Needless to say I, as does my brother, support my mothers' activities completely and are very proud of her. She wrote an op/ed piece that was picked up by Knight Ridder and you may wish to read it to hear it from her mouth: http://www.tallahassee.com/mld/talla...on/4045231.htm .

In addition, she and others founded an organization called Peaceful Tomorrows which has information and background on their activities: http://www.peacefultomorrows.org .

My mother and her companions as well as my brother and me have been praised for our stances, ridiculed, called naive, held up as role models and threatened with death. For my family our position on war pre-dates 9/11 but our resolve has been enhanced. For some of our colleagues in this effort an anti-war stance is new.

I will add only that all of us feel very privileged to be Americans, a people who have many choices not available to citizens of most other countries. We cherish these choices, but also believe that having them also involves our having responsibilities, too. My mother has been an activist in making, what we believe, are the right choices. I only wish I were as committed and brave.

So, this is where I come from. I early on dubbed these activities, "the cycnical use of the death of a loved one to promote the cause of peace" a cause well worth it.

Raphael Lasar
Matawan, NJ
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Old 2002-09-13, 05:48 PM   #2
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9/11 - One family's perspective

Quote:
originally posted by JJuggle:
So, this is where I come from. I early on dubbed these activities, "the cycnical use of the death of a loved one to promote the cause of peace" a cause well worth it.
Raphael,

First of all, I want to thank you for this thread. Don't know (but I can guess) where it's going to go, but you made a very important point.

Second; I disagree with your use of the word "cynical". I do not believe that any sincere word or act in the cause of peace can be cynical. "The use of the death of someone you never heard of or cared about to promote the cause of war"... now that's cynical.

Your mom's got the right idea! Violence only brings us more violence. War is a high-profit business... for some.
When leaders start warmongering, we should all ask "Who is going to profit/benefit by this bloodshed?"
There is no profit for the dead or the families of the dead.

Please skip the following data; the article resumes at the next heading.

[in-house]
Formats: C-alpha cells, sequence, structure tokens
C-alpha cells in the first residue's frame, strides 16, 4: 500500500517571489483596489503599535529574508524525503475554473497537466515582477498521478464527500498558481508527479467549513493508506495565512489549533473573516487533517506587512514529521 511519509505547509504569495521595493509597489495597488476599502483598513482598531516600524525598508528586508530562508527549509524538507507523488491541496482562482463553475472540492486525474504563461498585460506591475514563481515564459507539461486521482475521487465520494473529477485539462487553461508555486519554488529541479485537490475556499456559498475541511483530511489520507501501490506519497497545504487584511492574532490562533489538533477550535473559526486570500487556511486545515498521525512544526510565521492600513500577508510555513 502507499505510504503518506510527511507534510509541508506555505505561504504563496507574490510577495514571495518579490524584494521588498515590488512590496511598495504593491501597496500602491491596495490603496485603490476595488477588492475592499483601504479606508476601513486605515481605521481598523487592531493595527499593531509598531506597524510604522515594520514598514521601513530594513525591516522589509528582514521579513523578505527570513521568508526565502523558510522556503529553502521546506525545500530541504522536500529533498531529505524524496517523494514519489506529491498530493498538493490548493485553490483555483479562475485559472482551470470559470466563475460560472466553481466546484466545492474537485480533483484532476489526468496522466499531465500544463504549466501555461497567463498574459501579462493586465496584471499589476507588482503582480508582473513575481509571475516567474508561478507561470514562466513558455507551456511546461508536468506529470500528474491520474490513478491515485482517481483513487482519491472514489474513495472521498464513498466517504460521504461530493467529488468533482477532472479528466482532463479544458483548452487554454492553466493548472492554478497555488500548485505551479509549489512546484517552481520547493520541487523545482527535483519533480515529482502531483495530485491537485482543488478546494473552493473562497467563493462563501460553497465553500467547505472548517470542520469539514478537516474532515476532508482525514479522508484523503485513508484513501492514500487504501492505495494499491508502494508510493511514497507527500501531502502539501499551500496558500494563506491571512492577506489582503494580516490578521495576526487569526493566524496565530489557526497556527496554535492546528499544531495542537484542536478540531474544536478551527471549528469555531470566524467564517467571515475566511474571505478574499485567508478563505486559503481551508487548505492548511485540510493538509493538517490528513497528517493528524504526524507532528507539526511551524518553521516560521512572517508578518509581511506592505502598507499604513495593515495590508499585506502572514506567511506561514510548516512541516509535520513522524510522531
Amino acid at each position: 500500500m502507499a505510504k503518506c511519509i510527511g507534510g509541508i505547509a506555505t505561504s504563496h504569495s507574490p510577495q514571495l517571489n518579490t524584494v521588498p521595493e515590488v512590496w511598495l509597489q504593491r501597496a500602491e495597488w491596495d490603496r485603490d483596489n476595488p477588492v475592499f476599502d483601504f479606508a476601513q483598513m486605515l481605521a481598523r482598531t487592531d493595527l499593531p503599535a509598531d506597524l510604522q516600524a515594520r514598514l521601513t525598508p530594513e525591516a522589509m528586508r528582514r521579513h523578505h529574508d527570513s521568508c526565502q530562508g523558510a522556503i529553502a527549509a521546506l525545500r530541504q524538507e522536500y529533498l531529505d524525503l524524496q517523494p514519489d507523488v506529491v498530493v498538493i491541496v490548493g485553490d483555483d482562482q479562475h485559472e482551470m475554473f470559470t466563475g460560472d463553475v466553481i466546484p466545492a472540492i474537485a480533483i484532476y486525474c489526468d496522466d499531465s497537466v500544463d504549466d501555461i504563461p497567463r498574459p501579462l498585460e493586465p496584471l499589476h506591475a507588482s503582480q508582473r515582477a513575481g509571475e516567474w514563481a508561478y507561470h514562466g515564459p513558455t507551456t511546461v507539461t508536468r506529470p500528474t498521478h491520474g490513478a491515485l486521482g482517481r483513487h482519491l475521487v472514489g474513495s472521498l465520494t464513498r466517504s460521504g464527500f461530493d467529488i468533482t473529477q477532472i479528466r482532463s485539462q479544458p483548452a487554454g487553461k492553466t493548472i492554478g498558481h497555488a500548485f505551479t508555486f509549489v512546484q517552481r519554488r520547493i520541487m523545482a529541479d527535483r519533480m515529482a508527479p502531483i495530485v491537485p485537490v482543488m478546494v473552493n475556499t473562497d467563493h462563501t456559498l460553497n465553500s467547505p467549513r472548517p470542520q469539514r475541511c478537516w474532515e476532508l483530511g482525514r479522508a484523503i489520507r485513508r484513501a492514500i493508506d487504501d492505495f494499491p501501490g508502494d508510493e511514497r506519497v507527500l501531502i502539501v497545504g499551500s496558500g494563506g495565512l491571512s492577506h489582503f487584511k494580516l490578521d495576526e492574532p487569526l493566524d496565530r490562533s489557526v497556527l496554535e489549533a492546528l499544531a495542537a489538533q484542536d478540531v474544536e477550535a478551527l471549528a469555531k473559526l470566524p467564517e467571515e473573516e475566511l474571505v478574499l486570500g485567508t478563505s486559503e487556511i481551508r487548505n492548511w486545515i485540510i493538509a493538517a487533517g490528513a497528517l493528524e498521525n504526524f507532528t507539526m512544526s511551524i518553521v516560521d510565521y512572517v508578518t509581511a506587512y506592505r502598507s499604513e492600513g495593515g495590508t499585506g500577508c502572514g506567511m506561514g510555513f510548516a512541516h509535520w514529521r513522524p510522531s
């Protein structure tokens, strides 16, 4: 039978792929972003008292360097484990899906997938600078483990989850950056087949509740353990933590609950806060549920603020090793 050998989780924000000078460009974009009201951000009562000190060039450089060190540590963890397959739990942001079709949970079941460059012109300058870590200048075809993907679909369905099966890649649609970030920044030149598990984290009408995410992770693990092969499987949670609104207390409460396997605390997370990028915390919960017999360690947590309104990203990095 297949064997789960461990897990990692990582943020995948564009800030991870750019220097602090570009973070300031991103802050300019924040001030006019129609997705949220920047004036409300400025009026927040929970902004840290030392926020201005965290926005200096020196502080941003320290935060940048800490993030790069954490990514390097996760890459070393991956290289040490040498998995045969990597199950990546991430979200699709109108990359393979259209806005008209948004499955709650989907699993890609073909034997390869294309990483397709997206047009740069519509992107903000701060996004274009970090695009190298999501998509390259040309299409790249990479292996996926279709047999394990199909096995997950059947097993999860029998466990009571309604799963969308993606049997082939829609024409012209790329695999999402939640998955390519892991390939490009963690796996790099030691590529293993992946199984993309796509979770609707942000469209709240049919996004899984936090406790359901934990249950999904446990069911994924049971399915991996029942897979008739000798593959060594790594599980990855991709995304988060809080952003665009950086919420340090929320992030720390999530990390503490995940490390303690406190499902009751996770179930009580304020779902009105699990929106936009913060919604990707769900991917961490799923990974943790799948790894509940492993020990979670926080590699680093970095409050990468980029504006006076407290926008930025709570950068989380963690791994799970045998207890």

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Old 2002-09-13, 06:15 PM   #3
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Re: 9/11 - One family's perspective

Quote:
Originally posted by JJuggle

On 9/11/01 my uncle, my mother Rita Lasar's brother, was killed at the World Trade Centers. He died something of a hero by virtue of his remaining behind with a wheel-chair bound friend who could not get out alone. He insisted that his friends nurse/care-giver leave because she had children; he did not. When a fireman, Capt William Burek, did arrive, it was too late for them all. They were on the 27th floor and my uncle could easily have escaped. His name was Abe (or Avrame or Abraham) Zelmanowitz and you can find his story on the web in various places. What remains of his body was identified about a month ago and he was given a heros burial in Israel.
I apologize, but the second paragraph, despite what I thought was careful proof-reading got fouled up. Above is how it should have read.

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Old 2002-09-13, 07:35 PM   #4
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Everybody, please follow this link and read what Raphael's mom has written. >>>>> http://www.tallahassee.com/mld/tall...ion/4045231.htm

It has nothing to do with Unicycling, but everything to do with humanity. Please read it and think about it.
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Old 2003-01-30, 01:48 AM   #5
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Peaceful Tomorrow's has been nominated for the Nobel Peace Prize. A press release should be available in a day or so at:

http://www.peacefultomorrows.org

I'd be very dishonest if I didn't say that I was incredibly proud of my mother and all the family members who have lost so much yet worked so hard and tirelessly to try to make this a better world by seeking peace and not vengence.

Raphael Lasar
Matawan, NJ
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Old 2003-01-30, 04:37 PM   #6
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>There is no profit for the dead or the families of the dead.

how can u say this?
i thought the call's been going out since the 60's that war is good bussiness and that u should invest your sons?
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Old 2003-01-30, 05:03 PM   #7
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WOW!!!

Please tell your mom "Congratulations!" and "Keep on keepin' on!" for me, Raphael!




Dave, I realize you're dying for a cigarette, but I feel your sarcasm is a bit misplaced here.